As construction season revs up, Americans nationwide are redirecting their attention toward safety.
The National Safety Council declared June National Safety Month in 1996. Unlike construction industry-sponsored months of awareness, National Safety Month is a united initiative that spans across all industries as well as within our homes. It’s this kind of support that will transform our nation’s safety culture and make it second nature to all.
Given the wide range of individuals National Safety Month aims to inform, they select four different types of health and safety issues every June. The 2023 topics include:
- Emergency preparedness
- Slips, trips and falls
- Heat-related illness
- Hazard recognition
We as a construction community want to show our commitment to this national effort. We’re asking all I Build America community members to get involved:
- Share your commitment to safety on social with #gogreenforsafety.
- Take the SafeAtWork Pledge.
- Sign up now for free access to helpful resources including tip sheets, articles and more.
While casting a wide safety net, we also would like to dedicate this month to decreasing the number of “Focus Four Construction Hazard” incidents.
New to the Focus Four? Also known as the “Big Four Hazards,” these are the most common risks OSHA has identified for construction sites. They include: falls, electrocution, caught-in and struck-by. As of 2019, these four hazards made up 64.3% of construction worker deaths.
Though it might seem like a simple fix, falls are a top concern for the construction industry today. And, with good reason. The CDC reports that falls account for more than ⅓ of all fatalities. Fall protection is important at heights from as low as 6 ft to as high as 30 ft and up. Though each worker must take personal responsibility for their own balance, the crew as a whole can look out for one another and create a safe foundation for all.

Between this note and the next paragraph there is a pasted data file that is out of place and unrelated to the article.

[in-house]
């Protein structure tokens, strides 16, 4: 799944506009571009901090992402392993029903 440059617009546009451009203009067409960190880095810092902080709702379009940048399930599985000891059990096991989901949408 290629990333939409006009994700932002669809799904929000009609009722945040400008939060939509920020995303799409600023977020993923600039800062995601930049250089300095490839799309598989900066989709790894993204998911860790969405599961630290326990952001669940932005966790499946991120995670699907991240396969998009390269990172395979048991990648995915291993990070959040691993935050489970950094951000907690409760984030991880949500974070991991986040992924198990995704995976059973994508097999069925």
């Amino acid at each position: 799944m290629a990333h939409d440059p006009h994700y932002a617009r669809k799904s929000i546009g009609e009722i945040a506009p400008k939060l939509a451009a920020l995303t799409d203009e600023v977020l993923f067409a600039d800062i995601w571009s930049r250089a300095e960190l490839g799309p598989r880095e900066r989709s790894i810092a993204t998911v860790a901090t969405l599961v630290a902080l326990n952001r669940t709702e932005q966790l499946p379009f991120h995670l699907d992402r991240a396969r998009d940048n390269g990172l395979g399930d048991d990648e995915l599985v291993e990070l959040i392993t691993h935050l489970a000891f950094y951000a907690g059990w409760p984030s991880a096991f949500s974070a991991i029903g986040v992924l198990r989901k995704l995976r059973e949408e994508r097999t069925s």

Electricity is all around us and with it come electrical hazards. Awareness will help decrease the prevalence of this hazard, which currently makes up 8.5% of construction industry fatalities. Before beginning work, it’s important to locate utilities and power lines and then maintain a safe distance throughout each shift.
Workers find themselves pinned between structures or stuck in a cave-in most commonly at excavation sites. Preparation is key for preventing this common hazard, which makes up 5.5% of construction industry fatalities. OSHA encourages construction crews to avoid unprotected trenches, create proper shield systems, and never position oneself between moving and fixed objects.
Most often associated with incidents on the ground level, struck-by hazards also include flying and falling objects. This incident is incredibly common, making up 15% of all construction industry fatalities. It’s difficult to prevent, given that workers may not be directly working with said object, but each team can work together to ensure proper materials handling, material storage, work zone safety and adequate personal protective equipment.
As we work toward making the Focus Four an afterthought, we invite every member of the construction industry to redirect their attention to each of the weekly topics throughout National Safety Month. Together, we can make our industry and our nation safer.